Please email me if you'd like a draft or pre-print.
Democracy Should Be Sentimentalist, Not Rationalist
I survey some pragmatist thinkers to argue that political debates are often a matter of changing how our opponents feel, rather than merely what they believe. I think the model of a loving tease helps show how criticisms need not invoke shame or a feeling of inferiority.
Debating Bon Jovi's Cheesiness Will Enrich Your Conceptual Life
In this piece for Psyche I argue that aesthetic terms do not function to represent properties in the world but as proposals for how we should treat valuable items in the world. Because of this, disagreements involving aesthetic terms are inevitable. However, this inevitability is a virtue because it enables us to draw out ways the world might or should be, thus freeing us from the way the world is. Also, communities that debate the quality of speedruns are doing the same sort of thing as academic philosophers.
Appropriation Art, Fair Use, and Metalinguistic Negotiation,
BRITISH JOURNAL OF AESTHETICS
I diagnose legal debates surrounding the transformative nature of works of appropriation art as conceptual disagreements that cannot be settled by empirical facts.
I argue that practitioners working in the interdisciplinary field of “disability studies” as well as disability rights activists have been engineering the concept DISABILITY from a medical diagnosis to a political category and identity. I argue that claims made by disability rights activists and theorists are not describing what it’s "really" like to have a disability, but advocating against biased conceptions of disability. I then show that philosophers are mistaken to dismiss the testimony of people with disabilities on the basis of descriptive or factual inaccuracy.
Is This (Really) Art? Aesthetic Disagreement and Conceptual Negotiation
For the online blog Aesthetics for Birds
In this piece I argue that disagreements involving the term 'art' exhibit the markers of conceptual negotiation. Conceptual negotiations are debates over how we should think and talk using some term, and as such are not settled by antecedent facts (such as how we have used the term in the past).
Rights of the Living Dead: Taylor Swift's Zombie Army
Forthcoming in Taylor Swift and the Philosophy of Re-Recording edited by Brandon Polite.
To become a public figure or celebrity is to exist alongside a zombie version of yourself. This zombie version shares the same name and physical likeness, but operates independently of its flesh-and-blood counterpart. While proper names typically function referentially, celebrity names function institutionally, such as establishing copyright entitlements, recording contacts, or licensing permissions (to name a few). In fact, public figures do not have any special authority over the zombie version of themselves, and in some contexts enjoy less authority over their zombie counterpart than others do. In the US, for example, public figures are not legally entitled to protections against criticism via parody, which can include unauthorized use of their likeness for offensive images, insulting jokes, and other forms of public mockery.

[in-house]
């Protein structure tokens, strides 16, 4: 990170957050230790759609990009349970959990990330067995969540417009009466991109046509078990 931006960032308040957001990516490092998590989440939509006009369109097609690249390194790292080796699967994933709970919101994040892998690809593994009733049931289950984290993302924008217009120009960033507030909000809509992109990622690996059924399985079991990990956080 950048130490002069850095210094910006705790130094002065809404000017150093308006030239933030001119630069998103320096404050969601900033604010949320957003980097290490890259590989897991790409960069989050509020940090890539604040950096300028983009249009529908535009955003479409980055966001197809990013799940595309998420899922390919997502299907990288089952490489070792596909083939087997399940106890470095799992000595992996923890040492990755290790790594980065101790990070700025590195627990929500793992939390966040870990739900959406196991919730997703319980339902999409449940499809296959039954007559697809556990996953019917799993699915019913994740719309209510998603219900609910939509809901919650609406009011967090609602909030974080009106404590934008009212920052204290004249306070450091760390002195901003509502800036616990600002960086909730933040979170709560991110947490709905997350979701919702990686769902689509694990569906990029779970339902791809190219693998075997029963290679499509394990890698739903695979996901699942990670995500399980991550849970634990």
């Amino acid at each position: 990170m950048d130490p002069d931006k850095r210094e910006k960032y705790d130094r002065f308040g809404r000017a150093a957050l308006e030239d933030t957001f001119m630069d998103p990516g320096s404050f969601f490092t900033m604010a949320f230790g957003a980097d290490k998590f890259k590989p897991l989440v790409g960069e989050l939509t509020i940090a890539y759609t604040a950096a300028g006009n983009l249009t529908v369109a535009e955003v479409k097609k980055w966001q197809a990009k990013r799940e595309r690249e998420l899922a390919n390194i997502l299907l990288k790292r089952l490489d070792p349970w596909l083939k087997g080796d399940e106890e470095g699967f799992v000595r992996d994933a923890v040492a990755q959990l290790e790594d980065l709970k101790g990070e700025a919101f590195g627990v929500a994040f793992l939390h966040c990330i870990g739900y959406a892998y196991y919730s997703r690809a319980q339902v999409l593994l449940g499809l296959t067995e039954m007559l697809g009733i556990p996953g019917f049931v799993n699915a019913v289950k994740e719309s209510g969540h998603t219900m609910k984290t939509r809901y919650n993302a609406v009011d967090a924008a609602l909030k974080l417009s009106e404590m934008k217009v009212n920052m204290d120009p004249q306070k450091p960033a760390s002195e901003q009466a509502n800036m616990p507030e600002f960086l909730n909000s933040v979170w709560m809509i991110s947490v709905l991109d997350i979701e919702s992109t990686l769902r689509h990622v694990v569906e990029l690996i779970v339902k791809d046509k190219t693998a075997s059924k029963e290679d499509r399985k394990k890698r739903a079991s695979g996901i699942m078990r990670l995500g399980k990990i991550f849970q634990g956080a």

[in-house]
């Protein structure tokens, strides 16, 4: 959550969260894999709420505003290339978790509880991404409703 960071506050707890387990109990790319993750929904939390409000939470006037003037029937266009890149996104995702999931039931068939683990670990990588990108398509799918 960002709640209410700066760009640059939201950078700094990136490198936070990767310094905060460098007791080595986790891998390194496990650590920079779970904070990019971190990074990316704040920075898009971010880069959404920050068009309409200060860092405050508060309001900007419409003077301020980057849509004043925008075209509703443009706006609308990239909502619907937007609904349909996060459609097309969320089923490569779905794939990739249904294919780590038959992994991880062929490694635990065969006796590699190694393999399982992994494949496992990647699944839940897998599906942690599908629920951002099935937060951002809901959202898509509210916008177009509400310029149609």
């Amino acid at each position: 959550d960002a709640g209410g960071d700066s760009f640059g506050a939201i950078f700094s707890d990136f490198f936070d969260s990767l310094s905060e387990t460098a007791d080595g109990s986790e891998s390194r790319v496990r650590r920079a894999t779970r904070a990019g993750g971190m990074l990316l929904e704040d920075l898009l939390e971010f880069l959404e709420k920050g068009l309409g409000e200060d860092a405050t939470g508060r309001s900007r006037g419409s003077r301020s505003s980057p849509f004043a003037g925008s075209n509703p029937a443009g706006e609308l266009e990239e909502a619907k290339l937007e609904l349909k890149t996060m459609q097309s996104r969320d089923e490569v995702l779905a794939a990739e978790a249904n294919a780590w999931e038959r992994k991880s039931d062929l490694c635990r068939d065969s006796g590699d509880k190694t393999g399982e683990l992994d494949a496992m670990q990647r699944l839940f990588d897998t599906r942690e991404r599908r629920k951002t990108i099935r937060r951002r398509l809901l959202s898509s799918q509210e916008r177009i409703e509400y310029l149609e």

In this paper I sketch an institutional theory of celebrity names to explain the institutional, personal, and political significance of self-appropriation, using Taylor Swift’s act of re-recording her own music as a paradigm case. Self-appropriation involves the use of one’s own pre-existing works of art, with little to no modification. In this case, it is Swift's own works which have become “zombified.” While Swift has no special authority over her zombie counterparts, she is entitled to certain moves within the public institutions that enable her to challenge, modify, or intervene in the relevant practices that determine facts about her zombie counterparts. For example, the re-appropriated “(Taylor’s version)” of each song actively impacts the economic success of the original “Taylor Swift” recordings. In that sense, Swift is engaged in an institutional battle with her zombie counterpart and self-appropriation allows her to produce her own army of “zombified” versions of her own albums. I argue that Swift’s act of self-appropriation has personal, political, and institutional dimensions that help shed light on the discriminatory features of zombification more generally. Though artists “choose” to participate in the institutional practices that give rise to zombification, the process itself is a transformative experience, such that they cannot know, beforehand, "what it’s like" for their name to play an independent institutional function.